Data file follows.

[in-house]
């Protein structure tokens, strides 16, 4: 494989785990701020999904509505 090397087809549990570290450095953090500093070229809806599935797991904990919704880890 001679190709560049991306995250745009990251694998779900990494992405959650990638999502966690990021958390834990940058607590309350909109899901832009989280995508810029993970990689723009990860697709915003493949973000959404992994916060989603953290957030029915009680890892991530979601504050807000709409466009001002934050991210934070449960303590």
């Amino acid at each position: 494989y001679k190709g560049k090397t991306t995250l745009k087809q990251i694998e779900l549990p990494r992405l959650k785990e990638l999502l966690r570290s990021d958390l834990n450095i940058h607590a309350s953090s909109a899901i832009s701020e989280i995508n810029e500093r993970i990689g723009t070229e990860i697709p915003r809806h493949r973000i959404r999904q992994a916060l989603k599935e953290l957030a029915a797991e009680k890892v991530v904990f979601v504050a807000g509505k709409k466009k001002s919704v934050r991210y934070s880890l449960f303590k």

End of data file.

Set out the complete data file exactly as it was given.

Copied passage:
[in-house]
């Protein structure tokens, strides 16, 4: 494989785990701020999904509505 090397087809549990570290450095953090500093070229809806599935797991904990919704880890 001679190709560049991306995250745009990251694998779900990494992405959650990638999502966690990021958390834990940058607590309350909109899901832009989280995508810029993970990689723009990860697709915003493949973000959404992994916060989603953290957030029915009680890892991530979601504050807000709409466009001002934050991210934070449960303590």
């Amino acid at each position: 494989y001679k190709g560049k090397t991306t995250l745009k087809q990251i694998e779900l549990p990494r992405l959650k785990e990638l999502l966690r570290s990021d958390l834990n450095i940058h607590a309350s953090s909109a899901i832009s701020e989280i995508n810029e500093r993970i990689g723009t070229e990860i697709p915003r809806h493949r973000i959404r999904q992994a916060l989603k599935e953290l957030a029915a797991e009680k890892v991530v904990f979601v504050a807000g509505k709409k466009k001002s919704v934050r991210y934070s880890l449960f303590k």